Primary fears

Ron Soltys

This race for delegates and nominations couldn’t be over soon enough if you ask me. A political election is both a huge civic duty and the strongest form of flame bait out there.

Candidates get torn a new one, that’s for sure. I don’t care so much about the scrutiny of these people — it kind of comes with the job. I’m sure something like 5 percent or less of it is actually deserved, but people will say ignorant things whether you like it or not.

I’m really more tired of arguing with other people about the candidates than getting exhausted watching various cable news networks. I’ll casually approach a situation, make a simple remark like, “Hey, did you see the election last night?” I don’t recommend you do this to someone unless you already know how they feel or can be sure that the aforementioned person is not secretly a long-winded fool. I’ve heard people talk about China nuking us, terrorist attacks reducing our society to ruins, degrading family-morals rotting our civilization from the core and the ramifications of socialized anything and how I am a bad person for thinking anything different.

I don’t like the GOP. Even the acronym is stupid to me. The recent FISA ad was a load of fear-mongering crap, and I fear I think too similar a criticism of much that comes from their collective mouth.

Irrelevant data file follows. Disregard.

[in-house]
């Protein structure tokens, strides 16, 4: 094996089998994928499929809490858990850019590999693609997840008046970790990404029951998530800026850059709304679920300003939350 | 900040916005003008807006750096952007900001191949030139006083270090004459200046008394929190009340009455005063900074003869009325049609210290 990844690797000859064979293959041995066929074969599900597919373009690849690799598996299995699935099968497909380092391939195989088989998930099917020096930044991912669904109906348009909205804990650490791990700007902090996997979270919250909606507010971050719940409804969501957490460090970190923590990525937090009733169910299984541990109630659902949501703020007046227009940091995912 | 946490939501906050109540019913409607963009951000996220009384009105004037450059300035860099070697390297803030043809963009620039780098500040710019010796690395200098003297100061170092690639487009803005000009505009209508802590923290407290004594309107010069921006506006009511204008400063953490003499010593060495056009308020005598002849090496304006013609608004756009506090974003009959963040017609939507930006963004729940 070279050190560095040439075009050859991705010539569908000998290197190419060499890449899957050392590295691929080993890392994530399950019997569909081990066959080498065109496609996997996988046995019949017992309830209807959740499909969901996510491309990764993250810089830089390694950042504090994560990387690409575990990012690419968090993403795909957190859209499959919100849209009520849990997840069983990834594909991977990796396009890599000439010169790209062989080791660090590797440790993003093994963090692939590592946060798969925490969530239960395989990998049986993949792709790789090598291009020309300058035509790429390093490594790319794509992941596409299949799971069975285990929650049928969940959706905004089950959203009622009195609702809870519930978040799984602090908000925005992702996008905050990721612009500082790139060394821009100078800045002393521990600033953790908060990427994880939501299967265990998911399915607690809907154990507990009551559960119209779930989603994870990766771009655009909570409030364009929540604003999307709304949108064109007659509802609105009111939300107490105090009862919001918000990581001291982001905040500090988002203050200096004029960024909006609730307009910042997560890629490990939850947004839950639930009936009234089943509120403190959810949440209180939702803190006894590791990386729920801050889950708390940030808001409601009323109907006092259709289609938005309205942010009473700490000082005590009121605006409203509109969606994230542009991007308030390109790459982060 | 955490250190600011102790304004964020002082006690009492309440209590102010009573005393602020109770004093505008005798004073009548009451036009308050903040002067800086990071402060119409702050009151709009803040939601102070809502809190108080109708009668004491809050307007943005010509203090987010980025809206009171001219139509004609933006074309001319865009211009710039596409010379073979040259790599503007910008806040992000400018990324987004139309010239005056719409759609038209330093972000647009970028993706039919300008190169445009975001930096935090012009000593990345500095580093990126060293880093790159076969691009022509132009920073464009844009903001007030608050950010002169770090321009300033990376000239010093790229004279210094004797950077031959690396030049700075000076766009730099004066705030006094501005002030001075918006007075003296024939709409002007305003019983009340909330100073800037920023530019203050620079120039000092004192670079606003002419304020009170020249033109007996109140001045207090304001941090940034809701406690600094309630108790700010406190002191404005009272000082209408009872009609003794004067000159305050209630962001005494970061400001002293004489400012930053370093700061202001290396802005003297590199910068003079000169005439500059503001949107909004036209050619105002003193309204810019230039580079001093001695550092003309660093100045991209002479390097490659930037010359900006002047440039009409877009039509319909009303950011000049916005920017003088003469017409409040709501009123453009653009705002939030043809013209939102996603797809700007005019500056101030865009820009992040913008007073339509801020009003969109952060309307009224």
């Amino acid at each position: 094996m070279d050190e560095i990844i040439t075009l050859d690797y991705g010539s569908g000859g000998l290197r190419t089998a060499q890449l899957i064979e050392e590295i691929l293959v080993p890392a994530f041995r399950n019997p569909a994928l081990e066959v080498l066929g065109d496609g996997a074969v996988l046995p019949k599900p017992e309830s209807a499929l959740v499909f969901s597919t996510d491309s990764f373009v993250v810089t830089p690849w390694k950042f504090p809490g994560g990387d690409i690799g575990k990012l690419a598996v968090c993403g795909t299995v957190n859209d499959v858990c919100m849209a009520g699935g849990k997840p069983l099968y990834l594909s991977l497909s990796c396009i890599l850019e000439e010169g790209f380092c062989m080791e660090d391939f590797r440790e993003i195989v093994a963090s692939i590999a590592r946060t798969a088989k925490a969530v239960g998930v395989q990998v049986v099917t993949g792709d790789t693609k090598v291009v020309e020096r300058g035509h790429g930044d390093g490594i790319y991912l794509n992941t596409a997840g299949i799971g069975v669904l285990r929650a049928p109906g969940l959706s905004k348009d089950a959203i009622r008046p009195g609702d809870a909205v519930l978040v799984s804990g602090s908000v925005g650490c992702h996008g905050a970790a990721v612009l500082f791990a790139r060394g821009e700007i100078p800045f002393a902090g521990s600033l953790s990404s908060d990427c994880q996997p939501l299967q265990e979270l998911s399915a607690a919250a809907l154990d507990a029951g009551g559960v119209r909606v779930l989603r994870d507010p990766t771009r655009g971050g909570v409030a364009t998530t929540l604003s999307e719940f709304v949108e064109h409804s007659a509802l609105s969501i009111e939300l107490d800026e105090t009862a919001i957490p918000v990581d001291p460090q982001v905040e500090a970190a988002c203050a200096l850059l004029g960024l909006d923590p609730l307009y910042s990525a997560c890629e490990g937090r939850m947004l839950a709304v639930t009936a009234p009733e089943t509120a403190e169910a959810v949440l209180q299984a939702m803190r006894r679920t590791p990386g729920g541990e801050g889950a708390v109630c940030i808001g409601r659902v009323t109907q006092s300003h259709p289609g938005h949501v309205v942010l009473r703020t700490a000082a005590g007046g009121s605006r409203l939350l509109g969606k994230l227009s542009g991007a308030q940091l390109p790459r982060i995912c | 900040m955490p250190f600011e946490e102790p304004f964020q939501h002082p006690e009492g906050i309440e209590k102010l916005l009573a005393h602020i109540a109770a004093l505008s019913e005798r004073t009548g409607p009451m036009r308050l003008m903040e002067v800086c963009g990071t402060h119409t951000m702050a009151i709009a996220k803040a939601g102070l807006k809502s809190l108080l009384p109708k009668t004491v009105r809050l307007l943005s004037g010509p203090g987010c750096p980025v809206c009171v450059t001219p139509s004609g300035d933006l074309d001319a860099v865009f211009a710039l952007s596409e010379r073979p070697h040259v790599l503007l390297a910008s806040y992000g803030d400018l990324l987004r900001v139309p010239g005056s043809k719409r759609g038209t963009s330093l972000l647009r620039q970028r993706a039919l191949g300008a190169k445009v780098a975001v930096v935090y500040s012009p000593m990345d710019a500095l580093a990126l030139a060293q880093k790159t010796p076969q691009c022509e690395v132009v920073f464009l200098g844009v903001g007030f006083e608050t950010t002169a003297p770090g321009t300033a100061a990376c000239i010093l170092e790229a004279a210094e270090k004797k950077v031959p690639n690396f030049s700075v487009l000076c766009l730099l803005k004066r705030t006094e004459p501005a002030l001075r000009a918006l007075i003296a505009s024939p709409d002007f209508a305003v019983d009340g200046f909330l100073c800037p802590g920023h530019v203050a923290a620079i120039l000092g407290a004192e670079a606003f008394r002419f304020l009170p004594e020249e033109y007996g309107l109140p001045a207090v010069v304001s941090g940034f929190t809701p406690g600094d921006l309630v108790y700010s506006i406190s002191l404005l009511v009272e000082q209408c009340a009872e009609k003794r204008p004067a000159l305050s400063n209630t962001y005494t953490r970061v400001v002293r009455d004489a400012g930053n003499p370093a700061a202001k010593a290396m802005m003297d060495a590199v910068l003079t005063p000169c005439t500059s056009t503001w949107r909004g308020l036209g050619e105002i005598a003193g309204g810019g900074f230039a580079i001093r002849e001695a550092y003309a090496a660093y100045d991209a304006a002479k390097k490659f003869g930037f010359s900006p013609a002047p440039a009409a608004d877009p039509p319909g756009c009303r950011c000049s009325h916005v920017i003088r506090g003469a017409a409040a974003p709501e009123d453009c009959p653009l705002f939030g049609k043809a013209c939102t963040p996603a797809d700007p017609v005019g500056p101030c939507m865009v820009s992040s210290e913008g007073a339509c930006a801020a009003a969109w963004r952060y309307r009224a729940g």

Is the war on terror important? I suppose I think so — but I guess maybe my idea of war has been glorified by video games and movies, and I thought finding some chumps hiding in caves or training confused youths in local buildings would be easier to pin down than the cost of $500 billion and 700,000 Iraqi people.

There’s plenty to be said in defense of all of those standpoints, though. The idea of China nuking us is sheer ignorance, but the rest might have some slight grain of feasibility. I think it was Ben Franklin who was noted with a famous quote, “Those who are willing to sacrifice essential freedom for security deserve neither.” Maybe that’s a little bit optimistic in the eyes of some, but I think that’s kind of the leg our country stands on, and so I value freedoms over pretty much anything. If retaining our rights to privacy means that once every 500 years, some sort of terrorist attack happens, I would rather that than governments granting immunity to companies that carry out wiretaps. I would rather that than being able to be detained without a trial and be held indefinitely in a war prison that several nations have asked to have removed due to its insidious nature.

Aren’t we supposed to be a beacon of something?

We’ve gone down a rather dark path in the last several years. Imagine a guy who gets lost on his way somewhere and doesn’t really know where to go, but insists that we keep going that way because he’s pretty sure he knows where we’ll end up — that’s kind of what has happened to our country. Fear and sheer power are supposed to be the tools of a tyrant; I figure our country can operate without them.

Ron Soltys voted; did you? Discuss the election with him at [email protected].